Mike Wooten’s term expired 11 weeks ago, yet there he is
By ROBERT MEYEROWITZ
There’s been a lot of talk of reform around the South Carolina statehouse recently — specifically, of reforming the state Department of Transportation.
This has occurred in both the House and Senate as each chamber crafted and passed bills to raise the gas tax, ostensibly to fix state roads, and then came up with a compromise bill that the Senate passed yesterday. In order to secure majorities, tax-increase proponents had to overcome objections from some legislators and others that the DOT doesn’t set spending priorities in line with safety and maintenance needs. The problem, some believe, is with its commission structure.
As the state law, amended last year, currently stands, seven of the eight members of the commission must be appointed by the governor and approved by state legislative delegations (the eighth is appointed by the governor to an at-large seat, and must be approved by a legislature committee). They’re given four-year terms that commence on February 15, can serve a maximum of two consecutive terms and no more than 12 years. They can only be removed with the legislature’s consent.
The commissioners, in turn, run the DOT, whose director, the secretary, serves at their pleasure. In effect, while they hold their commissions, they run the show — and this is true even when they don’t. The law also states, “Commissioners shall continue to serve until their successors are appointed and confirmed, provided that a commissioner only may serve in a hold-over capacity for a period not to exceed six months.”
That brings us to DOT Commissioner Mike Wooten. Appointed four years ago, his commission expired on February 15 of this year, but on he sits, placing the ball in Governor Henry McMaster’s court.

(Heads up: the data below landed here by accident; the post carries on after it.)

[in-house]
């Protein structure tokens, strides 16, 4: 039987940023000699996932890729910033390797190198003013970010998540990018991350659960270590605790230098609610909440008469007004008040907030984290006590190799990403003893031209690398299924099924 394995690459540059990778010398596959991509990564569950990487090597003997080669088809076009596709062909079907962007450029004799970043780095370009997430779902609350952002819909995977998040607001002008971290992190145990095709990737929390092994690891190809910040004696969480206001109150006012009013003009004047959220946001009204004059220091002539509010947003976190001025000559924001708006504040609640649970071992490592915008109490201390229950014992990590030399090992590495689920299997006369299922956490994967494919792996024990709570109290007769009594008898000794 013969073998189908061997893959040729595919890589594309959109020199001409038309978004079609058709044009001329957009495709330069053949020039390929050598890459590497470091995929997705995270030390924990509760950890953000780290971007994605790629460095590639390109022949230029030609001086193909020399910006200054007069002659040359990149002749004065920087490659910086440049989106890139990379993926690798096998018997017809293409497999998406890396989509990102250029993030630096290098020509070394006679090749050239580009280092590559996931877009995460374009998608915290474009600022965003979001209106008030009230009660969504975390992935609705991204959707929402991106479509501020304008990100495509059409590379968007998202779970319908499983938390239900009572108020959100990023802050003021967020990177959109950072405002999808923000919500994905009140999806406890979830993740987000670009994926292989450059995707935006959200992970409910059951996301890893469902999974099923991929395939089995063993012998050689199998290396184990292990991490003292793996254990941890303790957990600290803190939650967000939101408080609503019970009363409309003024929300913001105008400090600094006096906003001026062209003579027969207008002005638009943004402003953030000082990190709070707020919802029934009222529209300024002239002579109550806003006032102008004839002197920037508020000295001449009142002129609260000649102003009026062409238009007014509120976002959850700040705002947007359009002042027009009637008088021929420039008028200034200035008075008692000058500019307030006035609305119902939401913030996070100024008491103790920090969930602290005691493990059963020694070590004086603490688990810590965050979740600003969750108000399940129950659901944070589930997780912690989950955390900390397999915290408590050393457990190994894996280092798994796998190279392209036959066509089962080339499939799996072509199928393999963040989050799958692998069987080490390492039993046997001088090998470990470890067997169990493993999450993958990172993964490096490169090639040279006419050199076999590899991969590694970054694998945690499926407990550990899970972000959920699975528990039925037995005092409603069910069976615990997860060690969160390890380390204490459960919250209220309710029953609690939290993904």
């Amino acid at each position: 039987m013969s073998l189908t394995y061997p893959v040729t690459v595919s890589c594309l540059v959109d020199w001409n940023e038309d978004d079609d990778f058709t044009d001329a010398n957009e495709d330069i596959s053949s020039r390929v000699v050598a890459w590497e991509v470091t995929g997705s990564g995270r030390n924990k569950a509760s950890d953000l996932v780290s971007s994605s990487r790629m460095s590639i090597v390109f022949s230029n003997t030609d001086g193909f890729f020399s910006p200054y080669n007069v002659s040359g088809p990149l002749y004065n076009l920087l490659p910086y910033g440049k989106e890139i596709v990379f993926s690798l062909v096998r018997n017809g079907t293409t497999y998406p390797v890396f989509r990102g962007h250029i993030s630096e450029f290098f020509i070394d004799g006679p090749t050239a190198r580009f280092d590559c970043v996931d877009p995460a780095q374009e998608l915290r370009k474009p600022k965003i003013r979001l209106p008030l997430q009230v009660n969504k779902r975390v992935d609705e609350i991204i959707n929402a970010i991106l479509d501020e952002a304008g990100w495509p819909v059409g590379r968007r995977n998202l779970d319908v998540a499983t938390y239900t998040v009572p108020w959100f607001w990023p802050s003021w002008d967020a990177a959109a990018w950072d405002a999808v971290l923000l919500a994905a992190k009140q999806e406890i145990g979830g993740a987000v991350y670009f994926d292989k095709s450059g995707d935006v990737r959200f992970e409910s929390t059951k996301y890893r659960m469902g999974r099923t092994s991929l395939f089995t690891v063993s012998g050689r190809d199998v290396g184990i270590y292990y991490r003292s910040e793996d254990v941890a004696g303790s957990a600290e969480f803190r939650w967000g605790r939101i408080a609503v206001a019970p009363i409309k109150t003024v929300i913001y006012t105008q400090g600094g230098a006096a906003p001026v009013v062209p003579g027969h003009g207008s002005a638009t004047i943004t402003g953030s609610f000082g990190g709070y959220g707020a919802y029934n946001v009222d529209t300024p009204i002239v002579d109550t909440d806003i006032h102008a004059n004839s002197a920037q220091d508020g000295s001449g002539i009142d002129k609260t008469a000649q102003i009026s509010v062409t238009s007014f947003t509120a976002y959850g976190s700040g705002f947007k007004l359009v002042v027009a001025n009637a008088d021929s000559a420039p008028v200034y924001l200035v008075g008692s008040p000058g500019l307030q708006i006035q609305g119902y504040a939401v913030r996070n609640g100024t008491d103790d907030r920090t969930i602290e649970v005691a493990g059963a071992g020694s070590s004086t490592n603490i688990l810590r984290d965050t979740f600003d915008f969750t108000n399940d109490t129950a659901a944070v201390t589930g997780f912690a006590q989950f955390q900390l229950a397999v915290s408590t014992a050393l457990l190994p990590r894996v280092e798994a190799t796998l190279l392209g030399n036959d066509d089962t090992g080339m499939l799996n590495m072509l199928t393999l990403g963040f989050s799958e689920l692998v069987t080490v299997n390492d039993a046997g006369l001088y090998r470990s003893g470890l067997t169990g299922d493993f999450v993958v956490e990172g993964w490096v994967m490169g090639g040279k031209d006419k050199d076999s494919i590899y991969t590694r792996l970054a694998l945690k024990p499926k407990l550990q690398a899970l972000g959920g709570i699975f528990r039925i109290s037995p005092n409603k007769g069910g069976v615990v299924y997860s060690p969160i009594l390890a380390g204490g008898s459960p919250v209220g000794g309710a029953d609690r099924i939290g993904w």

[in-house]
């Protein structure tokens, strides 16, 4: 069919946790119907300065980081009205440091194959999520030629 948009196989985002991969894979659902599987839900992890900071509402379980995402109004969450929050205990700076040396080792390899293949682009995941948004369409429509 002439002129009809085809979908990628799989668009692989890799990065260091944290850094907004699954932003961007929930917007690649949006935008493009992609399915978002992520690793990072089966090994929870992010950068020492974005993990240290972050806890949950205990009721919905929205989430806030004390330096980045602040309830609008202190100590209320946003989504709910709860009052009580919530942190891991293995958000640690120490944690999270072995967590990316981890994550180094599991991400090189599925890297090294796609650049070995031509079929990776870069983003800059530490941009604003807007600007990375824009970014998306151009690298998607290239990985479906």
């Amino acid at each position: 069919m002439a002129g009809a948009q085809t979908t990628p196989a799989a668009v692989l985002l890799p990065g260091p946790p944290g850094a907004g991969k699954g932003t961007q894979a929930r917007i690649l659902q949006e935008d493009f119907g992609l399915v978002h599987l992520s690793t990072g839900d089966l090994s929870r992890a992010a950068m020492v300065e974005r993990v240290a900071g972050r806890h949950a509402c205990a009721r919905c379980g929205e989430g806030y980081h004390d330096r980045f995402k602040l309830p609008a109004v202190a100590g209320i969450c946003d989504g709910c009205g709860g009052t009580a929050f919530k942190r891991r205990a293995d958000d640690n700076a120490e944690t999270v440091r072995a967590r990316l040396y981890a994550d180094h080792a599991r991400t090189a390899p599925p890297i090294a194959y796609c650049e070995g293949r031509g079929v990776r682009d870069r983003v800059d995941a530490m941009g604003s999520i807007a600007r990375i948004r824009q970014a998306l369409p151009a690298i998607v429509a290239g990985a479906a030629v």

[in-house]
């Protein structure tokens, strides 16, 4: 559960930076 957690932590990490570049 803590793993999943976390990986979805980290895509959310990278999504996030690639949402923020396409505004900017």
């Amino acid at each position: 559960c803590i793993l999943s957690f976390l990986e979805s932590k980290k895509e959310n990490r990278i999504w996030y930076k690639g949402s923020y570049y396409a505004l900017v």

“The governor’s office is reviewing the appointment and a determination will be made in the future,” said press secretary Brian Symmes.
So when Symmes says “in the future,” does that mean weeks, months?
“The governor’s going to review the appointment and when he finds somebody who will do the best job for the state, he’ll appoint that person,” Symmes explained.
Four years back, Wooten was elected as the only choice for the position when his sole opponent dropped out before the vote.
His tenure has been arguably bumpy. Last year, The Nerve obtained emails showing that Wooten had “used his position to have DOT staff and elected officials pressure a local government entity engaged in a dispute with an agency over a $1 million contract of which Wooten’s firm” — DDC Engineers, of Myrtle Beach — “was a subcontractor.” Further reporting showed that Wooten’s firm, as a subcontractor, had benefited from projects that DOT helped to fund.
The law states that it is unlawful for a commissioner to ask or solicit, directly or indirectly, any money, contract, or other thing of value.
We individually emailed the 24 state House and Senate members of the Seventh Congressional District who must approve whatever action Governor McMaster takes in regard to Wooten’s seat before the candidate goes to a legislative screening panel, the Joint Transportation Review Committee, and asked whether each wished to see Wooten retained or preferred anyone else. We followed up with phone calls to legislators. (For an interesting take on the difficulty of simply determining who they are, go here — and note that the information preceded the last election for state offices.)
We didn’t get a single response.
McMaster, the legislative delegation, and the JTRC must agree on a new commissioner or to reappoint Wooten by August 15 or the seat will be vacant.
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